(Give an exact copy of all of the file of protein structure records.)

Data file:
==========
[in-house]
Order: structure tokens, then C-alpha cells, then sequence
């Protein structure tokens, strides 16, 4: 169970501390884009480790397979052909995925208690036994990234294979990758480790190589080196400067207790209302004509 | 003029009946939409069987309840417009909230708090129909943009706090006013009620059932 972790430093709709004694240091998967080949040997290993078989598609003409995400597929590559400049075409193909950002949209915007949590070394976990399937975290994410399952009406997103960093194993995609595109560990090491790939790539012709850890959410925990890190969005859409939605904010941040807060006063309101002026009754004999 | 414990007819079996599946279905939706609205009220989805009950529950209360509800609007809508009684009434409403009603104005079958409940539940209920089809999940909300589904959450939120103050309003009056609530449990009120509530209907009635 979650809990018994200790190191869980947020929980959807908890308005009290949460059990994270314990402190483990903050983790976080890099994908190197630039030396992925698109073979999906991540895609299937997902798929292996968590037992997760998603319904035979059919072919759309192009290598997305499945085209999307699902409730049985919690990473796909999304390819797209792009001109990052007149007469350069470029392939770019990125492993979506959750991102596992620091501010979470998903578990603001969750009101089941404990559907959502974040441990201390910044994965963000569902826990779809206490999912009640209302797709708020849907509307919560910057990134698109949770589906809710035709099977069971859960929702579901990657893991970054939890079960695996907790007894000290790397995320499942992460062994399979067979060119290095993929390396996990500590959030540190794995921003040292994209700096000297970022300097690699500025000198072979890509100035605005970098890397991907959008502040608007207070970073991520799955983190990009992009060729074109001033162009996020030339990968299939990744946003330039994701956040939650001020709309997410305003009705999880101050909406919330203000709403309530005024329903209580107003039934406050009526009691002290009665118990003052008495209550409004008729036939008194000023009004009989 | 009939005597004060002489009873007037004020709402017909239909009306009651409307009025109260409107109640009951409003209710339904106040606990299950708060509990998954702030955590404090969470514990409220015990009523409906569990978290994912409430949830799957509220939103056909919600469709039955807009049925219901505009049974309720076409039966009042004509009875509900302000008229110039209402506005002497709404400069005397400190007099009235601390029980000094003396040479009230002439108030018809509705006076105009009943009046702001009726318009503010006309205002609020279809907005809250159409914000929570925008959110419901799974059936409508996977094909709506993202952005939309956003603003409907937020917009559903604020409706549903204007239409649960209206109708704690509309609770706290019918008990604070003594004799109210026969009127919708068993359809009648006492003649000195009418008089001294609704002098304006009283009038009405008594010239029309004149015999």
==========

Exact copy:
[in-house]
Order: structure tokens, then C-alpha cells, then sequence
């Protein structure tokens, strides 16, 4: 169970501390884009480790397979052909995925208690036994990234294979990758480790190589080196400067207790209302004509 | 003029009946939409069987309840417009909230708090129909943009706090006013009620059932 972790430093709709004694240091998967080949040997290993078989598609003409995400597929590559400049075409193909950002949209915007949590070394976990399937975290994410399952009406997103960093194993995609595109560990090491790939790539012709850890959410925990890190969005859409939605904010941040807060006063309101002026009754004999 | 414990007819079996599946279905939706609205009220989805009950529950209360509800609007809508009684009434409403009603104005079958409940539940209920089809999940909300589904959450939120103050309003009056609530449990009120509530209907009635 979650809990018994200790190191869980947020929980959807908890308005009290949460059990994270314990402190483990903050983790976080890099994908190197630039030396992925698109073979999906991540895609299937997902798929292996968590037992997760998603319904035979059919072919759309192009290598997305499945085209999307699902409730049985919690990473796909999304390819797209792009001109990052007149007469350069470029392939770019990125492993979506959750991102596992620091501010979470998903578990603001969750009101089941404990559907959502974040441990201390910044994965963000569902826990779809206490999912009640209302797709708020849907509307919560910057990134698109949770589906809710035709099977069971859960929702579901990657893991970054939890079960695996907790007894000290790397995320499942992460062994399979067979060119290095993929390396996990500590959030540190794995921003040292994209700096000297970022300097690699500025000198072979890509100035605005970098890397991907959008502040608007207070970073991520799955983190990009992009060729074109001033162009996020030339990968299939990744946003330039994701956040939650001020709309997410305003009705999880101050909406919330203000709403309530005024329903209580107003039934406050009526009691002290009665118990003052008495209550409004008729036939008194000023009004009989 | 009939005597004060002489009873007037004020709402017909239909009306009651409307009025109260409107109640009951409003209710339904106040606990299950708060509990998954702030955590404090969470514990409220015990009523409906569990978290994912409430949830799957509220939103056909919600469709039955807009049925219901505009049974309720076409039966009042004509009875509900302000008229110039209402506005002497709404400069005397400190007099009235601390029980000094003396040479009230002439108030018809509705006076105009009943009046702001009726318009503010006309205002609020279809907005809250159409914000929570925008959110419901799974059936409508996977094909709506993202952005939309956003603003409907937020917009559903604020409706549903204007239409649960209206109708704690509309609770706290019918008990604070003594004799109210026969009127919708068993359809009648006492003649000195009418008089001294609704002098304006009283009038009405008594010239029309004149015999």